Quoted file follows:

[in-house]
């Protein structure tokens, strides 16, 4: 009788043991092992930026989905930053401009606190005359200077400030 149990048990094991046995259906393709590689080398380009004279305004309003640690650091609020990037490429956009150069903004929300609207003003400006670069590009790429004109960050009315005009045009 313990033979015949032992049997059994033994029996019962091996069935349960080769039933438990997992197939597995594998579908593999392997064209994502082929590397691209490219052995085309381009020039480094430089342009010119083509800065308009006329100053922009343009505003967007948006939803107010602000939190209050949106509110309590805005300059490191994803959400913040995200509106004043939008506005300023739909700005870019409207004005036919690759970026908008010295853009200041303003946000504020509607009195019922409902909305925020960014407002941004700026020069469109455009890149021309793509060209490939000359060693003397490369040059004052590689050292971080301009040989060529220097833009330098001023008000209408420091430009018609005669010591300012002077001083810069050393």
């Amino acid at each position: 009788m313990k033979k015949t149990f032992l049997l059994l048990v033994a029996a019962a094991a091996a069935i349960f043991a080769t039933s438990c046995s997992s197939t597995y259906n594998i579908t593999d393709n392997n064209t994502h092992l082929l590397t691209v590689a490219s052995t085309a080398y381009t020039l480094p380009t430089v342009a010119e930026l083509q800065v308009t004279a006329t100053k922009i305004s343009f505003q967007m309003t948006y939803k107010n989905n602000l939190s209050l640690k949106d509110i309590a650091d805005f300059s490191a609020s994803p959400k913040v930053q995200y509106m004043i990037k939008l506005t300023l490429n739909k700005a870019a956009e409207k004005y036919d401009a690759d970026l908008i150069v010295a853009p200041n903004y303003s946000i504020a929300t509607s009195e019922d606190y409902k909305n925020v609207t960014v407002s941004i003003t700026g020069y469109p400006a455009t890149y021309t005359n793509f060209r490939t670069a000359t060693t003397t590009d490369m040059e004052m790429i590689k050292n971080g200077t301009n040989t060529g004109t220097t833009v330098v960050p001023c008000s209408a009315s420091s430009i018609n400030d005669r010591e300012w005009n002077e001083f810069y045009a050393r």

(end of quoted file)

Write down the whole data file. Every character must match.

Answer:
[in-house]
């Protein structure tokens, strides 16, 4: 009788043991092992930026989905930053401009606190005359200077400030 149990048990094991046995259906393709590689080398380009004279305004309003640690650091609020990037490429956009150069903004929300609207003003400006670069590009790429004109960050009315005009045009 313990033979015949032992049997059994033994029996019962091996069935349960080769039933438990997992197939597995594998579908593999392997064209994502082929590397691209490219052995085309381009020039480094430089342009010119083509800065308009006329100053922009343009505003967007948006939803107010602000939190209050949106509110309590805005300059490191994803959400913040995200509106004043939008506005300023739909700005870019409207004005036919690759970026908008010295853009200041303003946000504020509607009195019922409902909305925020960014407002941004700026020069469109455009890149021309793509060209490939000359060693003397490369040059004052590689050292971080301009040989060529220097833009330098001023008000209408420091430009018609005669010591300012002077001083810069050393």
């Amino acid at each position: 009788m313990k033979k015949t149990f032992l049997l059994l048990v033994a029996a019962a094991a091996a069935i349960f043991a080769t039933s438990c046995s997992s197939t597995y259906n594998i579908t593999d393709n392997n064209t994502h092992l082929l590397t691209v590689a490219s052995t085309a080398y381009t020039l480094p380009t430089v342009a010119e930026l083509q800065v308009t004279a006329t100053k922009i305004s343009f505003q967007m309003t948006y939803k107010n989905n602000l939190s209050l640690k949106d509110i309590a650091d805005f300059s490191a609020s994803p959400k913040v930053q995200y509106m004043i990037k939008l506005t300023l490429n739909k700005a870019a956009e409207k004005y036919d401009a690759d970026l908008i150069v010295a853009p200041n903004y303003s946000i504020a929300t509607s009195e019922d606190y409902k909305n925020v609207t960014v407002s941004i003003t700026g020069y469109p400006a455009t890149y021309t005359n793509f060209r490939t670069a000359t060693t003397t590009d490369m040059e004052m790429i590689k050292n971080g200077t301009n040989t060529g004109t220097t833009v330098v960050p001023c008000s209408a009315s420091s430009i018609n400030d005669r010591e300012w005009n002077e001083f810069y045009a050393r």